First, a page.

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Diabetes Stories Type 2

Diabetes: Real Life Stories

Diabetes: Real Life Stories

Tweet This section of Diabetes.co.uk presents real stories from people with diabetes around the world. By understanding other people’s experiences, successes and failures, it is hoped that awareness about living with diabetes can be raised. The most powerful tool in fighting diabetes is information, whether this comes from medical experts or real-life tales from those who live with the disease. We interview a range of people with diabetes and present their real life stories. To feature your own story, please contact us. Diabetes Blogs Keep checking back for more real-life diabetes views and opinions. If you post about diabetes online or run a diabetes blog or web page and would like your blog or story featured, please let us know. Read the official Diabetes Blog. Read the musings of people with diabetes, real life stories and loads more on the blog. Tweet Type 2 diabetes mellitus is a metabolic disorder that results in hyperglycemia (high blood glucose levels) due to the body: Being ineffective at using the insulin it has produced; also known as insulin resistance and/or Being unable to produce enough insulin Type 2 diabetes is characterised by the body being unable to metabolise glucose (a simple sugar). This leads to high levels of blood glucose which over time may damage the organs of the body. From this, it can be understood that for someone with diabetes something that is food for ordinary people can become a sort of metabolic poison. This is why people with diabetes are advised to avoid sources of dietary sugar. The good news is for very many people with type 2 diabetes this is all they have to do to stay well. If you can keep your blood sugar lower by avoiding dietary sugar, likely you will never need long-term medication. Type 2 diabetes was formerly known as Continue reading >>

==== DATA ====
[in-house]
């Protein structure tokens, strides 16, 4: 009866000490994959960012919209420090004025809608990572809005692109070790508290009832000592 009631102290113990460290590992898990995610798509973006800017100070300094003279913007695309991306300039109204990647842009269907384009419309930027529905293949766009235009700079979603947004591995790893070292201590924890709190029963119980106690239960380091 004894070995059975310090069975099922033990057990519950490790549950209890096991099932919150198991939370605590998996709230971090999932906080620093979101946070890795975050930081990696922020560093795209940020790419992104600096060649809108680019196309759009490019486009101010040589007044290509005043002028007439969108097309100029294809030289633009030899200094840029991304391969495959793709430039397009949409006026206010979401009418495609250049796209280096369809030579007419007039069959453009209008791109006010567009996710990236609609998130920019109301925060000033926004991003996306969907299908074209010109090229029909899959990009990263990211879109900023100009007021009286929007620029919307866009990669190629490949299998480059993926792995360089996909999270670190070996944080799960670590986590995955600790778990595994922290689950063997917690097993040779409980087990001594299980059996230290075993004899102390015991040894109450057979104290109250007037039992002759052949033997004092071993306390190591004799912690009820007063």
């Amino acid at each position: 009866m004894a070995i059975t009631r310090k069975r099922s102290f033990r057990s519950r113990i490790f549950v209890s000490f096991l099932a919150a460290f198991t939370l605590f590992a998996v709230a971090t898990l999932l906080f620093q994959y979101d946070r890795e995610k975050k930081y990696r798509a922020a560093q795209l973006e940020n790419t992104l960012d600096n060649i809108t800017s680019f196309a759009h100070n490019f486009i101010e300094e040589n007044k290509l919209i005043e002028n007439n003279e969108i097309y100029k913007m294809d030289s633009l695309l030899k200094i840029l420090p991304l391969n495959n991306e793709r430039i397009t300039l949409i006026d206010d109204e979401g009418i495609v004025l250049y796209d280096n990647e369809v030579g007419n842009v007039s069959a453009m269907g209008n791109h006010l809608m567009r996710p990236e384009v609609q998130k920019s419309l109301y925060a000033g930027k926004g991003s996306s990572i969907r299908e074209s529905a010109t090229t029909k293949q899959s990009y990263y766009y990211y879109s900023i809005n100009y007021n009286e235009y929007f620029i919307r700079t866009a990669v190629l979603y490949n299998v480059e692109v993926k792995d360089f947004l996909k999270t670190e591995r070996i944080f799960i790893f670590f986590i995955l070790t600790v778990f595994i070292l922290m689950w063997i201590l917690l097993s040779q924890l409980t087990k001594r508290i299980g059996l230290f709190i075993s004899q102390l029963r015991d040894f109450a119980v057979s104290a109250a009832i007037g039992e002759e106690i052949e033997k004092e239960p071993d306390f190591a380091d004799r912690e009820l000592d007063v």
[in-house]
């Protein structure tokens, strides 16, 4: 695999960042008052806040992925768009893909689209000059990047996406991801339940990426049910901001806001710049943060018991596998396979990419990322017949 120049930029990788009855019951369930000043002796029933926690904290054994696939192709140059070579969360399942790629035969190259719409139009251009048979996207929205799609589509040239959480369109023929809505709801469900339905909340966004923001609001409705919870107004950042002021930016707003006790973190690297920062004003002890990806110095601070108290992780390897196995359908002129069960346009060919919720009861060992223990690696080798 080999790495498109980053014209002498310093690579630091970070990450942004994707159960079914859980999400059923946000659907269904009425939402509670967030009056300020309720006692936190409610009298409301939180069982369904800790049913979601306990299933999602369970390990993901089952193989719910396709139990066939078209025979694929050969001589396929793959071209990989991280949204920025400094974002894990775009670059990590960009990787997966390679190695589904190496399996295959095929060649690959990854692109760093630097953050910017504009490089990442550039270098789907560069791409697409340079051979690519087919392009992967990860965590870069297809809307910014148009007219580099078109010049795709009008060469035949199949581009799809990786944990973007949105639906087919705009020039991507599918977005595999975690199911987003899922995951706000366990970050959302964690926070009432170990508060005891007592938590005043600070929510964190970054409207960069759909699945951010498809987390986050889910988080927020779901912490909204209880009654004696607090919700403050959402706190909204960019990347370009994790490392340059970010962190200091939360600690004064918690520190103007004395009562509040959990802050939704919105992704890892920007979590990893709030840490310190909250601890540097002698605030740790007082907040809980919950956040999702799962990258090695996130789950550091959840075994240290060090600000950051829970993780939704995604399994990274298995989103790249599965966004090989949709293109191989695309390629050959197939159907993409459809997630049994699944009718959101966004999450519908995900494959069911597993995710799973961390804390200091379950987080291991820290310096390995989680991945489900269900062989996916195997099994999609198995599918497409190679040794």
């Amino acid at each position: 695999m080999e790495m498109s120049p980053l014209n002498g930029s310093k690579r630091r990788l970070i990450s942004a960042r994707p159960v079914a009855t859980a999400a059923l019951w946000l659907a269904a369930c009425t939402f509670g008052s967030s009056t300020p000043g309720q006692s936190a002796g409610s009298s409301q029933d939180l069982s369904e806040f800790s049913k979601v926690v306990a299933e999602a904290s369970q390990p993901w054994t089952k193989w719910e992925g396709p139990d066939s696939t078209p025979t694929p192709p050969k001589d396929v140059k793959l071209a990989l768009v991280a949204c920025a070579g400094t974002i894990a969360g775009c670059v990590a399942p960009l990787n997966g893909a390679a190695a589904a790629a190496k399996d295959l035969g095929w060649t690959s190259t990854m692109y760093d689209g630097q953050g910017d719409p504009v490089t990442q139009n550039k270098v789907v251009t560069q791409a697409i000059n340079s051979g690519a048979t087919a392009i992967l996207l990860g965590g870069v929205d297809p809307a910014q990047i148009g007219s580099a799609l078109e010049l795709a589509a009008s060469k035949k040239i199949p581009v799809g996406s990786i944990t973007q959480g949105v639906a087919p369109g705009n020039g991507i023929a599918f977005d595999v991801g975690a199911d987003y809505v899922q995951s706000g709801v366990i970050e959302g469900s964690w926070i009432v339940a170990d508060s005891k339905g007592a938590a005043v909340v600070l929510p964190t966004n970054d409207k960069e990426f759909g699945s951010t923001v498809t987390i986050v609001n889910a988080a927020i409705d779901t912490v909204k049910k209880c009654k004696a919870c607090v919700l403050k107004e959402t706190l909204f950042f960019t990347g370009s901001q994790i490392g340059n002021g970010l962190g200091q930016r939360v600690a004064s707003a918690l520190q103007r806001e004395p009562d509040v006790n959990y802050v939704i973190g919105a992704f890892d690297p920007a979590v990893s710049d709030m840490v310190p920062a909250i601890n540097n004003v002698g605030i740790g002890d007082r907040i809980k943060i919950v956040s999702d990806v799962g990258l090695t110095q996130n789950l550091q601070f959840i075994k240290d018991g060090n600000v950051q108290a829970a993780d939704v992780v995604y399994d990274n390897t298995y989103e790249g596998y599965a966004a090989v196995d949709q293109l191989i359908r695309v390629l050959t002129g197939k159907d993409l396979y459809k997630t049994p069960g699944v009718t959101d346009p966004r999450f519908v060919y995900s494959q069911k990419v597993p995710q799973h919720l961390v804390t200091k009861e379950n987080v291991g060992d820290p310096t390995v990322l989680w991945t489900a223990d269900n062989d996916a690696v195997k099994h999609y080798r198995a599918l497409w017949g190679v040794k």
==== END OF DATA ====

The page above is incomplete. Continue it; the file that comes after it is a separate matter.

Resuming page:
True Life Story: Type 2 Diabetes Facts

True Life Story: Type 2 Diabetes Facts